Picture yourself at a Las Vegas poker table, holding a bad hand—one with a very low chance of winning. Even so, the sight of the large stack of chips that piled up during a recent lucky streak nudges you to place a large bet anyway.
Why do people make high-risk decisions —not only in casinos but also in other aspects of their lives—even when they know the odds are stacked against them?
The decision to “up the ante” even in the face of long odds is the result of an internal bias that adds up over time and involves a “push-pull” dynamic between the brain’s two hemispheres, according to a team led by biomedical engineer Sridevi Sarma, an associate professor and a member of the Institute for Computational Medicine. Whether you are suffering from a losing streak or riding a wave of wins, your cumulative feelings from each preceding hand all contribute to this nudge factor, the researchers say.
Insights from the research have the potential to shed light on how soldiers in high-risk combat situations make decisions and to facilitate more effective brain training to change long-term behaviors or habits, the researchers suggest.
“What we learned is that there is a bias that develops over time that may make people view risk differently,” says Sarma, senior author of a study that was published online in January in Proceedings of the National Academy of Sciences. Pierre Sacré, a postdoctoral fellow at Johns Hopkins, co-led the study.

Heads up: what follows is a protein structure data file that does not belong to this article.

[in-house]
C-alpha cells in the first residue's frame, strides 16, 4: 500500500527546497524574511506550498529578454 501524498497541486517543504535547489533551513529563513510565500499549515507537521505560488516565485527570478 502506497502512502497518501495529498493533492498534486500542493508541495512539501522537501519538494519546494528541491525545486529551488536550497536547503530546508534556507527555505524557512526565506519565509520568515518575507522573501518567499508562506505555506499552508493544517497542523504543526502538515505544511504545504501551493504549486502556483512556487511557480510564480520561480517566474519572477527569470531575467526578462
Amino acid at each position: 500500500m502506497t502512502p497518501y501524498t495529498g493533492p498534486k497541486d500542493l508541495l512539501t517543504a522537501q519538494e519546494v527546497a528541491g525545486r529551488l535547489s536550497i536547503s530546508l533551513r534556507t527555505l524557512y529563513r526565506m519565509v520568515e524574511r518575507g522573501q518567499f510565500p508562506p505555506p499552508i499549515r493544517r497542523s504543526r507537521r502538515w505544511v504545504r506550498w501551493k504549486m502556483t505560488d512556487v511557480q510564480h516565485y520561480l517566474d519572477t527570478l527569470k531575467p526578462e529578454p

For their study, Sarma and team turned to patients with epilepsy who had already undergone stereoelectroencephalography, a procedure in which doctors implanted multiple deep-seated electrodes in patients’ brains to allow the doctors to locate the source of seizures for future surgical treatment.
Then the Johns Hopkins researchers asked these patients to play a simple card game involving risk taking. The electrodes gave Sarma and her team an intimate look at the patients’ brains in real time as they made decisions while gambling against a computer.
“We found that the players are accumulating all the past card values and all the past outcomes, but with a fading memory,” Sarma says. “In other words, what happened most recently weighs on a person more than older events do. This means that based on the history of a participant’s bets, we can predict how that person is feeling as they gamble.”